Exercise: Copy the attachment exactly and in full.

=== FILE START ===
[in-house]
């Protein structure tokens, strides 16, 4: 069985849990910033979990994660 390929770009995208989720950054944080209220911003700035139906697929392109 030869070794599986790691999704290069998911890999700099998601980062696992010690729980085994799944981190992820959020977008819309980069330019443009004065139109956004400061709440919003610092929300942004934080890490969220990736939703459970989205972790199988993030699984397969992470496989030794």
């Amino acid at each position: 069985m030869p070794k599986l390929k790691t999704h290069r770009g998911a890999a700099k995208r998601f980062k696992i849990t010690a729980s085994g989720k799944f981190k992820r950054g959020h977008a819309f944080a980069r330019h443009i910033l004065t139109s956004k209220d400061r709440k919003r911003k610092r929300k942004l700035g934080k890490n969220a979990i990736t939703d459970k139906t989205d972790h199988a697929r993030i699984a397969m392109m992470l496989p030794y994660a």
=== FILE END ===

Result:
[in-house]
């Protein structure tokens, strides 16, 4: 069985849990910033979990994660 390929770009995208989720950054944080209220911003700035139906697929392109 030869070794599986790691999704290069998911890999700099998601980062696992010690729980085994799944981190992820959020977008819309980069330019443009004065139109956004400061709440919003610092929300942004934080890490969220990736939703459970989205972790199988993030699984397969992470496989030794």
């Amino acid at each position: 069985m030869p070794k599986l390929k790691t999704h290069r770009g998911a890999a700099k995208r998601f980062k696992i849990t010690a729980s085994g989720k799944f981190k992820r950054g959020h977008a819309f944080a980069r330019h443009i910033l004065t139109s956004k209220d400061r709440k919003r911003k610092r929300k942004l700035g934080k890490n969220a979990i990736t939703d459970k139906t989205d972790h199988a697929r993030i699984a397969m392109m992470l496989p030794y994660a």